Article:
S Lander overpass rendering from recent open house (City of Seattle)

In 2008, Seattle transportation officials made a tough decision: divert money that was previously allocated for a major corridor improvement project to another area that was proving itself to be a higher priority: Mercer Street. With South Lake Union looking like it was about to explode, as it did, then-mayor Greg Nickels and the Seattle Department of Transportation (SDOT) decided to pull the funds onto the project where it was most needed.

The project that ended up getting put back on the shelf as a result was the South Lander Street grade separation project. This would create a bridge over the Amtrak and freight rail tracks south of King Street Station on top of existing Lander Street from 1st Ave S to 4th Ave S. Original plans last decade show the project costs for grade-separating Lander at $38 million in YOE (year of expenditure) dollars. Total costs for the project are now at $140 million. Last year, Senator Maria Cantwell (D-Washington) announced that the project would be the recipient of the largest single grant ever awarded by the federal government to Washington state: $45 million dollars. When announcing the grant, the Senator said, “At Lander Street alone, Washington state loses $9.5 million a day in economic activity because of train, truck, and urban traffic congestion.” The Urbanist contacted her office to determine the source of that $3.5 billion per year in lost economic activity but has not received a response.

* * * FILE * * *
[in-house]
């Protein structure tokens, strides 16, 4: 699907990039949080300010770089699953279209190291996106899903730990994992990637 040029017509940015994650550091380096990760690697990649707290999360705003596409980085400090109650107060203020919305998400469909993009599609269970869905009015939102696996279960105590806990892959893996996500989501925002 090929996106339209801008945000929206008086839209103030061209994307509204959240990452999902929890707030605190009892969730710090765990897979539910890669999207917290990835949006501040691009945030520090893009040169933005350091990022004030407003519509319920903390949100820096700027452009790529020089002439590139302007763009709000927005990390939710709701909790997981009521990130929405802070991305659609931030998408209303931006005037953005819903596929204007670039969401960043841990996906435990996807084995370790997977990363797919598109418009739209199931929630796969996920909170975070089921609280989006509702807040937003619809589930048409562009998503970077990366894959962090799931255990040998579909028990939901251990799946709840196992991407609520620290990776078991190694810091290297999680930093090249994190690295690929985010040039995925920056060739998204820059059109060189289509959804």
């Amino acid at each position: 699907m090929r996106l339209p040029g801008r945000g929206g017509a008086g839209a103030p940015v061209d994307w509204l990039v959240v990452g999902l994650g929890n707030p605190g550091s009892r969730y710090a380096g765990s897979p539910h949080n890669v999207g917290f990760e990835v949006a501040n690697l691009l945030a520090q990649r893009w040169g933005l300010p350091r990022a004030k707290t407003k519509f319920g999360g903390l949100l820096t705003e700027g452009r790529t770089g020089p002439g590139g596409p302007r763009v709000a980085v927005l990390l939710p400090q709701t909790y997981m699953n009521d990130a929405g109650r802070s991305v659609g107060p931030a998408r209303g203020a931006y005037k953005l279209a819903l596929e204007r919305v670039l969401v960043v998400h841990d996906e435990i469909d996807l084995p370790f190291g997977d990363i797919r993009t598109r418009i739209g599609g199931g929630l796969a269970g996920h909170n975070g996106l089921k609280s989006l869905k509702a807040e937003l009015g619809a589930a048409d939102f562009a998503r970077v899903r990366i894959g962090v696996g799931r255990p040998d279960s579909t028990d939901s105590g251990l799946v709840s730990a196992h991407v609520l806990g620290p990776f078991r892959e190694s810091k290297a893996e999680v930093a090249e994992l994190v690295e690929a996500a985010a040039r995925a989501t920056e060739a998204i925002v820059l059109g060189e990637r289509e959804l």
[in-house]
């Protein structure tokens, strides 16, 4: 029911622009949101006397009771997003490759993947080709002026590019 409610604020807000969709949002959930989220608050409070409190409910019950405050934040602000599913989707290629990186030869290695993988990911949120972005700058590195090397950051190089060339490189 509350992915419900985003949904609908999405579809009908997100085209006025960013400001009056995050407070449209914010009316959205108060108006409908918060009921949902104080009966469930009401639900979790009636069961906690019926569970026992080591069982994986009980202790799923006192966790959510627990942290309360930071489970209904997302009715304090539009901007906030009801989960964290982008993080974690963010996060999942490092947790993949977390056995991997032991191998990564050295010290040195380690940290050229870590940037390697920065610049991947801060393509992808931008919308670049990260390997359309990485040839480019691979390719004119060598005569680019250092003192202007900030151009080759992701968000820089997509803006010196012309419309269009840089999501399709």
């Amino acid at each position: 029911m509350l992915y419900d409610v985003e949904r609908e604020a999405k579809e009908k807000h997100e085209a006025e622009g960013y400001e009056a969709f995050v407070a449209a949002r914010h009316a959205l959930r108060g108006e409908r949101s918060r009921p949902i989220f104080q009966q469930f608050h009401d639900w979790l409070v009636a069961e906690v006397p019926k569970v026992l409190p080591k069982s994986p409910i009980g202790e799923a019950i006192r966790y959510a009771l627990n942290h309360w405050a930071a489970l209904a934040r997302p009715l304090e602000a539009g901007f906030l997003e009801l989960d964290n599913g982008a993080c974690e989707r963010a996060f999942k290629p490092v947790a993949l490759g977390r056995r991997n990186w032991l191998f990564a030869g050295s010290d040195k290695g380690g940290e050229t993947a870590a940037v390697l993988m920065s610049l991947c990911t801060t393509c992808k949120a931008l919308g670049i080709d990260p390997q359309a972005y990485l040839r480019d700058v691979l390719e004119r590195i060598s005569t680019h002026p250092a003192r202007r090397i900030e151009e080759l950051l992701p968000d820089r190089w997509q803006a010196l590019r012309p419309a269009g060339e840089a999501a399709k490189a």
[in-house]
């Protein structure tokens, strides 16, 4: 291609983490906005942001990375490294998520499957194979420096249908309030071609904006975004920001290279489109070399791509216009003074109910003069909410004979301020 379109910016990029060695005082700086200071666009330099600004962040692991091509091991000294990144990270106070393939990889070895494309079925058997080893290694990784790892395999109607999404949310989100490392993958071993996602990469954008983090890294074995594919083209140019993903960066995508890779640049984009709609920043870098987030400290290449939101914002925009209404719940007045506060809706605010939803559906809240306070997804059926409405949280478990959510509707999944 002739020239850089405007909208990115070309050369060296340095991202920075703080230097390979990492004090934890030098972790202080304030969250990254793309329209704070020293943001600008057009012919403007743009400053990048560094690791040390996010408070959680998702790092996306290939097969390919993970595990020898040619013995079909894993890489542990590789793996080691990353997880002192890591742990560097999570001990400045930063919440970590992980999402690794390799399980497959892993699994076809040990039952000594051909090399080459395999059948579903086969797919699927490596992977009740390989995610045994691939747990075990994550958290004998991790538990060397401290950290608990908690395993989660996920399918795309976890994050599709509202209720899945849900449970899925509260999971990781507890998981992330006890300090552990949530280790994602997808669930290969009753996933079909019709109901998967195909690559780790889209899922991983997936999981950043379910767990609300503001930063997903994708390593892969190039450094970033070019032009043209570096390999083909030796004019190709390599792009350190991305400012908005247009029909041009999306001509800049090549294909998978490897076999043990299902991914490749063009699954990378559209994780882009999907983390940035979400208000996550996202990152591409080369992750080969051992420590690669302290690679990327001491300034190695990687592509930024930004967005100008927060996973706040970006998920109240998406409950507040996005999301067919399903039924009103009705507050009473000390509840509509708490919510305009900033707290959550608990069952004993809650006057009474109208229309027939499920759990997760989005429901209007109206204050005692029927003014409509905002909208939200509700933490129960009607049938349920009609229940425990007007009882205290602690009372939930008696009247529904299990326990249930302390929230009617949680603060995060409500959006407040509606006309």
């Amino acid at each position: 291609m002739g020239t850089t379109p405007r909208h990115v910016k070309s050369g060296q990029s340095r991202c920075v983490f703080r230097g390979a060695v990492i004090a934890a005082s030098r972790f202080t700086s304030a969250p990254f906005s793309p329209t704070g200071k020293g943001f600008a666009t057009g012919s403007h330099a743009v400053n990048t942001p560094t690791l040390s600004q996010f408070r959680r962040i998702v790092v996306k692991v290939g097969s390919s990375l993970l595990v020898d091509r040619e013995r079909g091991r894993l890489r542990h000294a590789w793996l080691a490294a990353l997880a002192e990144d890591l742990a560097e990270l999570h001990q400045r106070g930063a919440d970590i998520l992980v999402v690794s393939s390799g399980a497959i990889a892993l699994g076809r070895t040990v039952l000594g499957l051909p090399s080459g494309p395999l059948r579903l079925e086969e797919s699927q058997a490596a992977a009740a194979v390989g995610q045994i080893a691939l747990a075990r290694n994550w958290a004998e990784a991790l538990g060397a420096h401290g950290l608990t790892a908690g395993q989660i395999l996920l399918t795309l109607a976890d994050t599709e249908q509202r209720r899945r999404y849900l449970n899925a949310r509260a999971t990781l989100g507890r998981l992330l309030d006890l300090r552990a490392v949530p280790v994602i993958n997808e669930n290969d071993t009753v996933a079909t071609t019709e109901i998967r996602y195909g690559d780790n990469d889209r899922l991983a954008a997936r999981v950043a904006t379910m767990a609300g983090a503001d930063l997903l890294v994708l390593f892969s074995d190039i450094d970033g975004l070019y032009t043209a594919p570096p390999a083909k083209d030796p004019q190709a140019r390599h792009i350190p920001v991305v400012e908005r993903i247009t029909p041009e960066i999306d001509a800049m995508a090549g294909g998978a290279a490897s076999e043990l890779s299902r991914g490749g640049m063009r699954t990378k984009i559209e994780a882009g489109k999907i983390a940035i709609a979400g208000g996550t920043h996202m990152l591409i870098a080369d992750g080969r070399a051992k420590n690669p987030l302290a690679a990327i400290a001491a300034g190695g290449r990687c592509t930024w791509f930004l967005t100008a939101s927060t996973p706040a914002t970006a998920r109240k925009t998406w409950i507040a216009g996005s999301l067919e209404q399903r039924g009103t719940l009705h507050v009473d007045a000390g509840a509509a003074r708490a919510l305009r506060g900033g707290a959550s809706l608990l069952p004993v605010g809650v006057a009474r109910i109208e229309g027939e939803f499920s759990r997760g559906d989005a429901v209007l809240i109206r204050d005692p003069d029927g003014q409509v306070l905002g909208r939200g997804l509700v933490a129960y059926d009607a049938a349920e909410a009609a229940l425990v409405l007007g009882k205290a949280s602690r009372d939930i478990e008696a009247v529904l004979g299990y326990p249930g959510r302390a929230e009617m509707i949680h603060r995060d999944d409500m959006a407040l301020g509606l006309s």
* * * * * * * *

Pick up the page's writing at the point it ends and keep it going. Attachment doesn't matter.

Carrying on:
Lander Street today. (City of Seattle)